Firefighters were working Friday to douse the embers of a fire that engulfed a 63-story luxury hotel in Dubai on New Year's Eve, injuring 14 people.
After more than 12 hours, firefighters were still on the scene at the Address Downtown, one of the most upscale hotels and residences in Dubai.
The Associated Press reported that at one point Friday firefighters could only watch after losing the use of a water hose from a ladder truck. They later regained water pressure and began spraying the building. Restaurants nearby opened for business, but served limited menus as civil defense officials cut natural gas to the area.
By Friday afternoon, the fire had largely died down, but its embers still sent smoke into the air.
The fire started around 9:30 p.m. (12:30 p.m. ET) Thursday, racing up the sides of the building and sending thick smoke over the skyline. Authorities still conducted a midnight fireworks show at the nearby Burj Khalifa, the world's tallest building.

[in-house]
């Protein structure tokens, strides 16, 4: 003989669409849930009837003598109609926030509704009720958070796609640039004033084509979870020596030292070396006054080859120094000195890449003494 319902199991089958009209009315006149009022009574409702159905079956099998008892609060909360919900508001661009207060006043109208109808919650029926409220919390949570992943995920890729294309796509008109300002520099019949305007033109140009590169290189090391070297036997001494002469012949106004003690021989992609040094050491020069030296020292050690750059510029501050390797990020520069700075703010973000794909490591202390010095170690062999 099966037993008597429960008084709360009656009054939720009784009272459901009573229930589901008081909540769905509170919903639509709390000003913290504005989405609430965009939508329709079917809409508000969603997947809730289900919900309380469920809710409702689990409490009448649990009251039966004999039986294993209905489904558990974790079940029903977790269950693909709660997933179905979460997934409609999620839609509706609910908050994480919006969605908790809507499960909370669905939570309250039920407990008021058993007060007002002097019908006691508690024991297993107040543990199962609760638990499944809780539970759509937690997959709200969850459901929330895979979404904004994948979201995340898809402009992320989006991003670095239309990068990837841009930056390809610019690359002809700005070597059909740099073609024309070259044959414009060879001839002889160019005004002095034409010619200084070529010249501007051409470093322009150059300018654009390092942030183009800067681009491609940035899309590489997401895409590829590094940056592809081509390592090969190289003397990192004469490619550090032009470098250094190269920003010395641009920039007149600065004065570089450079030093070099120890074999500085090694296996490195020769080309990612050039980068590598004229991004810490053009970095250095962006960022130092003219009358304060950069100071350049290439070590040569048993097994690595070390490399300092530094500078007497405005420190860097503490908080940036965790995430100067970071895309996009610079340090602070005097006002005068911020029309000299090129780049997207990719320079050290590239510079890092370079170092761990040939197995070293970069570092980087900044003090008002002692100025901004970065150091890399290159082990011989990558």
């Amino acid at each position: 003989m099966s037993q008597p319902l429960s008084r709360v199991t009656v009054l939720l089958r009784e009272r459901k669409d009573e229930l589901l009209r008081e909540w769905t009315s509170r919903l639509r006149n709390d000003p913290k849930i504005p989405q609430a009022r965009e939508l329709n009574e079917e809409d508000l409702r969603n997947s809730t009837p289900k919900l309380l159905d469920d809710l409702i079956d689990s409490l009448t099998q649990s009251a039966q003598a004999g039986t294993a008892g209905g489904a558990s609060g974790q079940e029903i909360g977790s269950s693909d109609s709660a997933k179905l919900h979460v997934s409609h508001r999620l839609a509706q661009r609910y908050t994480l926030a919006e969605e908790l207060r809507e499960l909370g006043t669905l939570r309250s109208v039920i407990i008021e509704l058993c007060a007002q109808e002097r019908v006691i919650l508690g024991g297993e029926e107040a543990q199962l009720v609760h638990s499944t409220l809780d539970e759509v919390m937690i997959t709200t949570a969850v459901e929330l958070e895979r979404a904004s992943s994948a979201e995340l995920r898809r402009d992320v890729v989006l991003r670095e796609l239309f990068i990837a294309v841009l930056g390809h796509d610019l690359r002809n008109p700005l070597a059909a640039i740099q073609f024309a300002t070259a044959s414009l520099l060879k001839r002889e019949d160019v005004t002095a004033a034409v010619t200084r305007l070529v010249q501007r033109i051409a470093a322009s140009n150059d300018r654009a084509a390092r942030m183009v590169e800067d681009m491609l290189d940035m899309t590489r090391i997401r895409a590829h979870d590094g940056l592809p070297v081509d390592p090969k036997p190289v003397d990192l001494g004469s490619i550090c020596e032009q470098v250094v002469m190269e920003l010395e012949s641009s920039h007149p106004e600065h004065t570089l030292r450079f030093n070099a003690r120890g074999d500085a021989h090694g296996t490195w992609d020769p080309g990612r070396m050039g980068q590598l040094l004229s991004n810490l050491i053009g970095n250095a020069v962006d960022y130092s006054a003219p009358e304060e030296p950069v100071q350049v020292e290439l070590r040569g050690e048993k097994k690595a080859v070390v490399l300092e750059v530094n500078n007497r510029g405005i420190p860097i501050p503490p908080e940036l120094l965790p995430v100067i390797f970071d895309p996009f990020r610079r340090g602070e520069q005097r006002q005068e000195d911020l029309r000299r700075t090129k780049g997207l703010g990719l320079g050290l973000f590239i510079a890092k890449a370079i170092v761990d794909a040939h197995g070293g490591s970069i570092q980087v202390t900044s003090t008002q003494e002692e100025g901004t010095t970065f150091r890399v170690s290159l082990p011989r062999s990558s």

Dubai officials said only 14 people suffered minor injuries in evacuating the building.
Dubai's Media Office wrote on its official Twitter account that the fire appeared to have started on a 20th floor terrace, though witnesses who saw the blaze start said they believed it began on the building's ground floor.
No one has yet offered a cause for the fire.
Hotel guest Kenneth Flynn told Sky News he was having a drink with his girlfriend when she "noticed something falling from the building."
"When we walked out, the whole building was just ablaze. It was unbelievable," he said. "The heat was so intense. ... People started to panic, crushing each other trying to get down the stairs."
Another guest, Angus Villar, was on the 15th floor of the building pouring champagne as he and his family prepared to celebrate the New Year.
He told Sky News that his father had gone out on to the balcony before returning to say there was a fire. During the evacuation, Villar said he had to carry his wheelchair-bound mother on his back.
Thursday's fire was the latest in a series of infernos that have struck the towers that provide this Middle Eastern megacity with its futuristic skyline.
In February, a similar blaze spread along the external cladding of Dubai's 86-story Torch tower, one of the world's tallest residential buildings. There were no serious casualties in that fire. In October, another fire broke out in a high-rise residential tower in the Emirati city of Sharjah.
The Associated Press contributed to this report.